Wednesday, October 30, 2019

Review of Only Thieves and Killers by Paul Howarth (2018, Harper)

1885 in the Queensland interior. The McBride family are trying to survive a drought that is killing their cattle. When the rains finally break, teenage brothers Tommy and Billy head to a swimming hole. They return to find their father and mother shot dead and their sister Mary unconscious, a shot to her stomach. Nearby they find the revolver given to a former Aboriginal stockman. The two brothers place Mary on Tommy’s saddle and head north to the home of John Sullivan, the wealthiest landowner in the region and their father’s former employer. Sullivan persuades the brothers to embellish their story in order to convince the Queensland Native Police to pursue the suspected culprit and his tribe. The posse who heads into the Outback is headed by Edmund Noone, a clever, ruthless man influenced by Darwin’s ideas of evolution. It’s a coming of age trek for Billy and Tommy, one slipping under the influence of Sullivan, the other starting to see the family tragedy and Australia’s colonialism for what it is under the tutelage of Noone. And it’s a nightmare for any Aborigines the group finds.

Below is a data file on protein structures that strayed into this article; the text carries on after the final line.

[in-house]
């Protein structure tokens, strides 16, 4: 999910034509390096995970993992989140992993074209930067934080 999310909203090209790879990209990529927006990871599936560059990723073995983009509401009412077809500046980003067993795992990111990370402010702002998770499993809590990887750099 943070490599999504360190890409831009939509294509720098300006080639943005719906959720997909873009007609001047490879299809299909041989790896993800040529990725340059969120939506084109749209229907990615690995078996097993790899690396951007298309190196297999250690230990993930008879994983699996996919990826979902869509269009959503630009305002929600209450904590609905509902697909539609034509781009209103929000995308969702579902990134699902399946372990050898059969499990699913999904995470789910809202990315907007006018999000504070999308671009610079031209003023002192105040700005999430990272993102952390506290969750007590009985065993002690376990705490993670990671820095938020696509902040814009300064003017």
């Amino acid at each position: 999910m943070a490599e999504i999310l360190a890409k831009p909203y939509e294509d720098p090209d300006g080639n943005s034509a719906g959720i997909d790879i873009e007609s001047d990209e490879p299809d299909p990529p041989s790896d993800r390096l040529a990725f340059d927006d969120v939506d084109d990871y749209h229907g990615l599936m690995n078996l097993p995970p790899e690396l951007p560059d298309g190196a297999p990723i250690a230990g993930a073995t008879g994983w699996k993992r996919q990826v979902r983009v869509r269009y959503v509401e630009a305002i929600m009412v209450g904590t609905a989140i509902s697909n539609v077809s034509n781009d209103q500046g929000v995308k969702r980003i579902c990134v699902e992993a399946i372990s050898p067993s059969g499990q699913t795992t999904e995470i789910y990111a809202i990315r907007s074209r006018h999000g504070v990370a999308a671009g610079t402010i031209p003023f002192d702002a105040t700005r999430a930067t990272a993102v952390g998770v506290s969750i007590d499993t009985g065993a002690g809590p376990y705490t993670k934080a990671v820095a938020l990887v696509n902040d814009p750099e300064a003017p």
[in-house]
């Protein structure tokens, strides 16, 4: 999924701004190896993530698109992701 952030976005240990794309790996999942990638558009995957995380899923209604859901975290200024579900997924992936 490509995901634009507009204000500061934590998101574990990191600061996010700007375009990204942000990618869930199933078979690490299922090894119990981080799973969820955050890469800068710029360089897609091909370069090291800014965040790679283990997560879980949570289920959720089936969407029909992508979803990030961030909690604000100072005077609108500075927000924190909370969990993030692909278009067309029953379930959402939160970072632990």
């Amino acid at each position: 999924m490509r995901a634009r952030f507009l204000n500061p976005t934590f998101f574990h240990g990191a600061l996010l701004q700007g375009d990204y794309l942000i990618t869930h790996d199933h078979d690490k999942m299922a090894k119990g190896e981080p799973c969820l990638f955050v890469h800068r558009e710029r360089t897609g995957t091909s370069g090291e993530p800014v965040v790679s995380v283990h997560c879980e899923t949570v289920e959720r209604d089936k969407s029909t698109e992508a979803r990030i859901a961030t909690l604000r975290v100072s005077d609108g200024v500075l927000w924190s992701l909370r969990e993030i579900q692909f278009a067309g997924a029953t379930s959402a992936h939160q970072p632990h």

Only Thieves and Killers is a coming of age tale set in the settled outback of Australia in 1885. Life is tough for the McBride family and it’s gotten worse with a drought. For Tommy (14), and his older brother Billy (16), it takes a further savage turn when their parents are murdered and their sister left for dead. Seeking help for their sister from a local, wealthy landowner quickly turns into seeking retribution against the suspected Aboriginal killers. The boys head off into outback as part of a posse. While one embraces the bigotry and violence of the landowner and native police, the other starts to regret what they have started and resist rough justice. Howarth creates an engaging story rooted in a credible history of Australian colonialism and the relations between settler and Aborigines without it swamping the story or becoming preachy. While the overall arc of the tale is well telegraphed, the story retains its insistent pull, there is strong character development and interplay between the characters, and a good sense of place and time. The denouement and the wrapping up is particularly nicely done. At times, it is not a pleasant read and is often unsettling, but then the outback and its violent expression of politics and capitalism in the nineteenth century was often not a pleasant place. Overall, a compelling tale of coming of age and its after-effects.

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